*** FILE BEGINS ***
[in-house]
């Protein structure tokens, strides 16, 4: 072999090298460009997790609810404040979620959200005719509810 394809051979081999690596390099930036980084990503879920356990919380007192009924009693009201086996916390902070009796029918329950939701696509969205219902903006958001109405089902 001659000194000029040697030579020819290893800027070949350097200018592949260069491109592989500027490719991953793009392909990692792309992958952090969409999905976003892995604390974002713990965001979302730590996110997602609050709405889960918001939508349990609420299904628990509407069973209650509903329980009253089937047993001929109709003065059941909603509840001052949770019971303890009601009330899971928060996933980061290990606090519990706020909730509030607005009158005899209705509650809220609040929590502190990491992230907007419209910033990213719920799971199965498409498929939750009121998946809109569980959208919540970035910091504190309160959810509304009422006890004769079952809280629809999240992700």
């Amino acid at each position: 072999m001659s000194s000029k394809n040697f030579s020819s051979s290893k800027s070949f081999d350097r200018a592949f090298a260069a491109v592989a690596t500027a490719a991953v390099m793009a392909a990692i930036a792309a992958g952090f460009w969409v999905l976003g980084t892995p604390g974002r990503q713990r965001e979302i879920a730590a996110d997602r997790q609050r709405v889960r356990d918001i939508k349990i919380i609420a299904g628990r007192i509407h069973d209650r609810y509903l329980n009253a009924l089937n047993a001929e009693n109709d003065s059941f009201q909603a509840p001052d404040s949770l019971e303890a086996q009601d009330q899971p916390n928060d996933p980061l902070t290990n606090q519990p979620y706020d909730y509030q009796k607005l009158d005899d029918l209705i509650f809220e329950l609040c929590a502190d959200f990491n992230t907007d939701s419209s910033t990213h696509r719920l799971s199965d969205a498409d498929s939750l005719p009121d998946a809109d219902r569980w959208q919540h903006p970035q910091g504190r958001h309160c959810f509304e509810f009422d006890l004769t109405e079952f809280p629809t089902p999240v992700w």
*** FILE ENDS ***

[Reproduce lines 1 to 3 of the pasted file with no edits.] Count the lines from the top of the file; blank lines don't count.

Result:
[in-house]
């Protein structure tokens, strides 16, 4: 072999090298460009997790609810404040979620959200005719509810 394809051979081999690596390099930036980084990503879920356990919380007192009924009693009201086996916390902070009796029918329950939701696509969205219902903006958001109405089902 001659000194000029040697030579020819290893800027070949350097200018592949260069491109592989500027490719991953793009392909990692792309992958952090969409999905976003892995604390974002713990965001979302730590996110997602609050709405889960918001939508349990609420299904628990509407069973209650509903329980009253089937047993001929109709003065059941909603509840001052949770019971303890009601009330899971928060996933980061290990606090519990706020909730509030607005009158005899209705509650809220609040929590502190990491992230907007419209910033990213719920799971199965498409498929939750009121998946809109569980959208919540970035910091504190309160959810509304009422006890004769079952809280629809999240992700």
């Amino acid at each position: 072999m001659s000194s000029k394809n040697f030579s020819s051979s290893k800027s070949f081999d350097r200018a592949f090298a260069a491109v592989a690596t500027a490719a991953v390099m793009a392909a990692i930036a792309a992958g952090f460009w969409v999905l976003g980084t892995p604390g974002r990503q713990r965001e979302i879920a730590a996110d997602r997790q609050r709405v889960r356990d918001i939508k349990i919380i609420a299904g628990r007192i509407h069973d209650r609810y509903l329980n009253a009924l089937n047993a001929e009693n109709d003065s059941f009201q909603a509840p001052d404040s949770l019971e303890a086996q009601d009330q899971p916390n928060d996933p980061l902070t290990n606090q519990p979620y706020d909730y509030q009796k607005l009158d005899d029918l209705i509650f809220e329950l609040c929590a502190d959200f990491n992230t907007d939701s419209s910033t990213h696509r719920l799971s199965d969205a498409d498929s939750l005719p009121d998946a809109d219902r569980w959208q919540h903006p970035q910091g504190r958001h309160c959810f509304e509810f009422d006890l004769t109405e079952f809280p629809t089902p999240v992700w």